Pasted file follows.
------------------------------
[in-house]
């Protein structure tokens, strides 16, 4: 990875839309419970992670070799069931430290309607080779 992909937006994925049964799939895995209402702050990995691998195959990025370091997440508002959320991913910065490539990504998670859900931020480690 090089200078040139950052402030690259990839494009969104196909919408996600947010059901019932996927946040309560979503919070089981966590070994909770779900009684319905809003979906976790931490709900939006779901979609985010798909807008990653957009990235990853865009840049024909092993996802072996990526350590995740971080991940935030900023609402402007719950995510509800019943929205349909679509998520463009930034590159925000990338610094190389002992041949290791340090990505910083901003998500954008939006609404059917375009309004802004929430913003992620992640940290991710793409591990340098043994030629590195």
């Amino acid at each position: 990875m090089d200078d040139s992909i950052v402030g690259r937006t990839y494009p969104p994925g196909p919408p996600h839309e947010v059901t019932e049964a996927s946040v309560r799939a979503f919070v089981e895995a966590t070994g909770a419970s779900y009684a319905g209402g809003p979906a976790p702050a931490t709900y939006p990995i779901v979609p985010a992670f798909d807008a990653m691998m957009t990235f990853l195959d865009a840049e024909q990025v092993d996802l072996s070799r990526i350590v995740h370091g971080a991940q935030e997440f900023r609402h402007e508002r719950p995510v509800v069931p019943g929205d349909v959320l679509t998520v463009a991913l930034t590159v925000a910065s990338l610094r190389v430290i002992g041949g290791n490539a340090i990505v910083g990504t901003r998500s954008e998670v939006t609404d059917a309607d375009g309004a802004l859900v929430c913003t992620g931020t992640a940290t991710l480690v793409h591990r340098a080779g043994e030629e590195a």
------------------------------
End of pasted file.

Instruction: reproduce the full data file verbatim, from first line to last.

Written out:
[in-house]
């Protein structure tokens, strides 16, 4: 990875839309419970992670070799069931430290309607080779 992909937006994925049964799939895995209402702050990995691998195959990025370091997440508002959320991913910065490539990504998670859900931020480690 090089200078040139950052402030690259990839494009969104196909919408996600947010059901019932996927946040309560979503919070089981966590070994909770779900009684319905809003979906976790931490709900939006779901979609985010798909807008990653957009990235990853865009840049024909092993996802072996990526350590995740971080991940935030900023609402402007719950995510509800019943929205349909679509998520463009930034590159925000990338610094190389002992041949290791340090990505910083901003998500954008939006609404059917375009309004802004929430913003992620992640940290991710793409591990340098043994030629590195």
């Amino acid at each position: 990875m090089d200078d040139s992909i950052v402030g690259r937006t990839y494009p969104p994925g196909p919408p996600h839309e947010v059901t019932e049964a996927s946040v309560r799939a979503f919070v089981e895995a966590t070994g909770a419970s779900y009684a319905g209402g809003p979906a976790p702050a931490t709900y939006p990995i779901v979609p985010a992670f798909d807008a990653m691998m957009t990235f990853l195959d865009a840049e024909q990025v092993d996802l072996s070799r990526i350590v995740h370091g971080a991940q935030e997440f900023r609402h402007e508002r719950p995510v509800v069931p019943g929205d349909v959320l679509t998520v463009a991913l930034t590159v925000a910065s990338l610094r190389v430290i002992g041949g290791n490539a340090i990505v910083g990504t901003r998500s954008e998670v939006t609404d059917a309607d375009g309004a802004l859900v929430c913003t992620g931020t992640a940290t991710l480690v793409h591990r340098a080779g043994e030629e590195a």